October 16-22, 2023: Poetry from Richard Eric Johnson and Chelsea Dodds

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Richard Eric Johnson

Richard Eric Johnson has authored five volumes of poetry. His poetry has appeared in numerous journals and anthologies. He holds a B.A. in Germanic Languages and an M.S. in Education with both degrees earned at Indiana University. He is retired and resides in Arlington, Virginia.

The following work is Copyright © 2023, and owned by Richard Eric Johnson and may not be distributed or reprinted in any form whatsoever without written permission from the author.

The Coins of Our Music

(for Mick)

we were
by God and Bo Jangles
an Irish hillbilly
an Ami Celt
plucking our hearts
banjo guitar strings
howling crooning
spiritual folk lyrics

in a sunrise
Hamburg fish market
hawkers slapping
eels and fish
our music
kept the heads turning
money to the hawkers
money to our hats
on the ground
up in the air
the gulls soared

we partied
hops and barley
North Sea cuisine
planned next performances

and that was that

our coins
our music
long ago spent

Chelsea Dodds

Chelsea Dodds lives in Connecticut, where she teaches high school English. She holds an MFA in fiction from Southern Connecticut State University, and her writing has appeared in Maudlin House and Sixfold Journal. She is currently querying her first novel. Visit Chelsea on the web here.

The following work is Copyright © 2023, and owned by Chelsea Dodds and may not be distributed or reprinted in any form whatsoever without written permission from the author.


You turn on the hazard lights and park
halfway through the underpass,
giddy at how the California sun
illuminates your favorite mural in town and
we need to take a picture in front of it now.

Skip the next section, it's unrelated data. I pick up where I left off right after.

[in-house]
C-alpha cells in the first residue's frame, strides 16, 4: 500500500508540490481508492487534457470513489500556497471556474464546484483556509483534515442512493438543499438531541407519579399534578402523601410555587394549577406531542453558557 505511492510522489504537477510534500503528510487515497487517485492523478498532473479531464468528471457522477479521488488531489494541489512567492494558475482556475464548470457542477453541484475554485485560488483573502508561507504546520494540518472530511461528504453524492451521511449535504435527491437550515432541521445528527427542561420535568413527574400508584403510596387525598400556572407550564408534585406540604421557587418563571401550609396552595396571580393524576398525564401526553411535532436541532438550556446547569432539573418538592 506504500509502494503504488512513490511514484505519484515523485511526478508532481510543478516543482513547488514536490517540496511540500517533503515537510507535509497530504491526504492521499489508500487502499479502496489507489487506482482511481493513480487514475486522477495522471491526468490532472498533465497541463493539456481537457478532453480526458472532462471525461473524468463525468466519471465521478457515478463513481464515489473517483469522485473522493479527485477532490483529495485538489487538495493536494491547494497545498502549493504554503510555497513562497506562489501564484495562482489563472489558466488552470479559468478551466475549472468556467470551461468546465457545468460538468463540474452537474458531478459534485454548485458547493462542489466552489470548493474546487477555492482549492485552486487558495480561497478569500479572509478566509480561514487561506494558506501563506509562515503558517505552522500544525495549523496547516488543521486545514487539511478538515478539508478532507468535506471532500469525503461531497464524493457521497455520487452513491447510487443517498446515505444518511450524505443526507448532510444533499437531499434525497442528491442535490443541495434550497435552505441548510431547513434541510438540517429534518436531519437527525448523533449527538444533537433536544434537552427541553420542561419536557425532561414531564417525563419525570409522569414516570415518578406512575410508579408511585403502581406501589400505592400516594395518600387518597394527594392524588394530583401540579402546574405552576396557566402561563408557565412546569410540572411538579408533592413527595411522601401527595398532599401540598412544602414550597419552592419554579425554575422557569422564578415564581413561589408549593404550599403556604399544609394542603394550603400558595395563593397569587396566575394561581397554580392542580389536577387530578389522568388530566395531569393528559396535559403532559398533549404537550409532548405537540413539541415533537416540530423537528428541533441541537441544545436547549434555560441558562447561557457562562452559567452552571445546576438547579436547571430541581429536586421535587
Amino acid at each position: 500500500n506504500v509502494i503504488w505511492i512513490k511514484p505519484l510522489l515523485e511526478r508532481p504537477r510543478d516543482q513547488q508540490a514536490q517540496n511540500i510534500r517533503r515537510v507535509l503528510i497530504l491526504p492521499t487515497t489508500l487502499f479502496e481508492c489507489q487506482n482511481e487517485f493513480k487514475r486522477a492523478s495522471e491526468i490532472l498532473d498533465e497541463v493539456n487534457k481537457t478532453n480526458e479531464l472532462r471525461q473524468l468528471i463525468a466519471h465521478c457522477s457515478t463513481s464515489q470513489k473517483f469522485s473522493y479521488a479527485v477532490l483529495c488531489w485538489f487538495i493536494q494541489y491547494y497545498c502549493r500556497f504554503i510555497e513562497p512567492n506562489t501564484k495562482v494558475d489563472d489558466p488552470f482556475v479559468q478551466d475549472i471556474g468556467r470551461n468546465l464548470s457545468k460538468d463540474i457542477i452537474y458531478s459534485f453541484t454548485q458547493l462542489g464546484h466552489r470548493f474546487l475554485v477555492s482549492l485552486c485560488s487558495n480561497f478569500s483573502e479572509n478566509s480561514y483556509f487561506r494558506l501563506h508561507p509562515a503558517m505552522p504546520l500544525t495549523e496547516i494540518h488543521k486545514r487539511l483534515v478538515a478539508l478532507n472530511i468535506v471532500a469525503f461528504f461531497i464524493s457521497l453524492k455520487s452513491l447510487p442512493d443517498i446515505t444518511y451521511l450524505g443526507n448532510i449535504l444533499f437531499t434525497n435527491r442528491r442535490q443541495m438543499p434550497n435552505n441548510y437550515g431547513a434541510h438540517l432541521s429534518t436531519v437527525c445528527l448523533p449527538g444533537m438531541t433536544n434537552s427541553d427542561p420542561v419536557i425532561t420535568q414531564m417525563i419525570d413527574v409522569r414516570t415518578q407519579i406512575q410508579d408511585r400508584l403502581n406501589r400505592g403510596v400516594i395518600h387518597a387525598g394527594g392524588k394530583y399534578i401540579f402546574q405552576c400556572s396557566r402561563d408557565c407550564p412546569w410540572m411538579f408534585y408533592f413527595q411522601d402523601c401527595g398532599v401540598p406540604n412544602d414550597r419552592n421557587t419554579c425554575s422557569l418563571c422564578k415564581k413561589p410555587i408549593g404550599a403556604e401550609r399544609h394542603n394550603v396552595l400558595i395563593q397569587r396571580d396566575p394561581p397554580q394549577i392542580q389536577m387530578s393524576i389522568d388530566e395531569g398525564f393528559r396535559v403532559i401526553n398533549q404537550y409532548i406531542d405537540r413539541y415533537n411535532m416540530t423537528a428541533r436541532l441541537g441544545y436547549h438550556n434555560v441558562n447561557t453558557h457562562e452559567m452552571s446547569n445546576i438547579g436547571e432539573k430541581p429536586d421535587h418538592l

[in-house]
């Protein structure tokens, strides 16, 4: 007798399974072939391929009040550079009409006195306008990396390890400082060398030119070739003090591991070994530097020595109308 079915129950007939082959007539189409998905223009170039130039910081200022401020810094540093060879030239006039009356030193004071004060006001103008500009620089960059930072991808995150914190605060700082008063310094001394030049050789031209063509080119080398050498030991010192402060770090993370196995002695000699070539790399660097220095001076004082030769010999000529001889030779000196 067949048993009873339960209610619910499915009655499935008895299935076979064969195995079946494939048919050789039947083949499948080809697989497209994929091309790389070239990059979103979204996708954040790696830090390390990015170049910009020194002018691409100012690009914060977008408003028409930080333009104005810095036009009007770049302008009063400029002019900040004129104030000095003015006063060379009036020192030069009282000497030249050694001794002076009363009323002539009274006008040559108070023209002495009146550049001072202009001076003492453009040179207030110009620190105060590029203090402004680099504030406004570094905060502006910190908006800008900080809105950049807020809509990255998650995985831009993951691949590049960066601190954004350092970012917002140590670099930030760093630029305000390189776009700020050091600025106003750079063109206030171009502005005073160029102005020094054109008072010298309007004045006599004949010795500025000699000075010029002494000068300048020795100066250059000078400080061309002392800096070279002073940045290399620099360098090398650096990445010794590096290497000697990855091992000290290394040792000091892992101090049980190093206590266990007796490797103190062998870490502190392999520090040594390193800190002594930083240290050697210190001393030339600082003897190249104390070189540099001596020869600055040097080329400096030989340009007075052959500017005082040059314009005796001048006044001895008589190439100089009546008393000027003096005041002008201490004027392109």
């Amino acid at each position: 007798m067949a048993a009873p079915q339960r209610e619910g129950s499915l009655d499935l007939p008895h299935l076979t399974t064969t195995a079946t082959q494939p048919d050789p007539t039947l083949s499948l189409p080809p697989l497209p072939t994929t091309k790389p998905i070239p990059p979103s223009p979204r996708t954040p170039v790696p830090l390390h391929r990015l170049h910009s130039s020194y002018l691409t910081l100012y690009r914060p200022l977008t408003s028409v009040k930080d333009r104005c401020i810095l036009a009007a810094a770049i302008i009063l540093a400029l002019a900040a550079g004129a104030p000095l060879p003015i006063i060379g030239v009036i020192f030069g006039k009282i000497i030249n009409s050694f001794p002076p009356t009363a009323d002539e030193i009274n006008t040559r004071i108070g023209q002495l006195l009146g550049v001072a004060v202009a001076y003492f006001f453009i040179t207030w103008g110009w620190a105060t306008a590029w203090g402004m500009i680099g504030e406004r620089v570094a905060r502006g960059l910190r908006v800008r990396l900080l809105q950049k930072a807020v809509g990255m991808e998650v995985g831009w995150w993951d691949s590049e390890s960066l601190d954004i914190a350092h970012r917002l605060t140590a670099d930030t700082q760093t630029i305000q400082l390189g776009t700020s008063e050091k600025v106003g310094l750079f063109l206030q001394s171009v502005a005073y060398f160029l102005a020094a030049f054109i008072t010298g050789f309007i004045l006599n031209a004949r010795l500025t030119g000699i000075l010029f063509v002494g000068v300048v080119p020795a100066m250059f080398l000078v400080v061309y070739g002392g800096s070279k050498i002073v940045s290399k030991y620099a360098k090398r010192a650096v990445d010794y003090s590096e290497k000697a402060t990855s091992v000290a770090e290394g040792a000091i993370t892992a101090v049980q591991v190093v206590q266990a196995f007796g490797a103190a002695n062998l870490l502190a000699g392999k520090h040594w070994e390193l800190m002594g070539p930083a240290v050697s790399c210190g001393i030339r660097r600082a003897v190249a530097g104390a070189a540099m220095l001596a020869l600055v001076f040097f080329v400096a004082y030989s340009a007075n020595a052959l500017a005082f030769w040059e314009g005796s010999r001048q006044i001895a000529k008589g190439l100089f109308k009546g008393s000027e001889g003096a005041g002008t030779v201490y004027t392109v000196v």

Back on the road, we sing along
to Tame Impala while you text your ex
and point out funny license plates
I could maybe text my ex
if we were on better terms.

At lunch, you let me try your horchata.
I hold the cup to my lips and wait
to sip while you excitedly describe
that it tastes like the smell inside Pottery Barn,
and then we both laugh at the accuracy.
When our food arrives, we scoop grilled
cactus onto our plates and you can’t
stop smiling over everything new to you
on this trip and I can’t stop admiring how
you always find joy in the little things.

“Salinas is a vibe,” some friends say
before we travel out there, but I know
our adventures are different,
how we have no interest in the wineries
but we pluck grapes from roadside vineyards
and rush to wash down the sour taste.
How we search quaint neighborhoods
for estate sales we never find. How you park
in the street again to free a piece of prickly pear
and mail it home to New York, and I think
I could drive around aimlessly with you forever.

And in the evenings, when we retire
to the Best Western next to the McDonalds,
in separate but adjacent rooms,
I lie in my bed and listen through the wall
for signs you’re awake: a snippet
of phone conversation, the TV, but all I
hear is the hum of the AC and I wonder
if this is the closest I’ll ever get to falling
asleep next to you, always divided by walls
and state lines and past lovers who still hold
space in our hearts.

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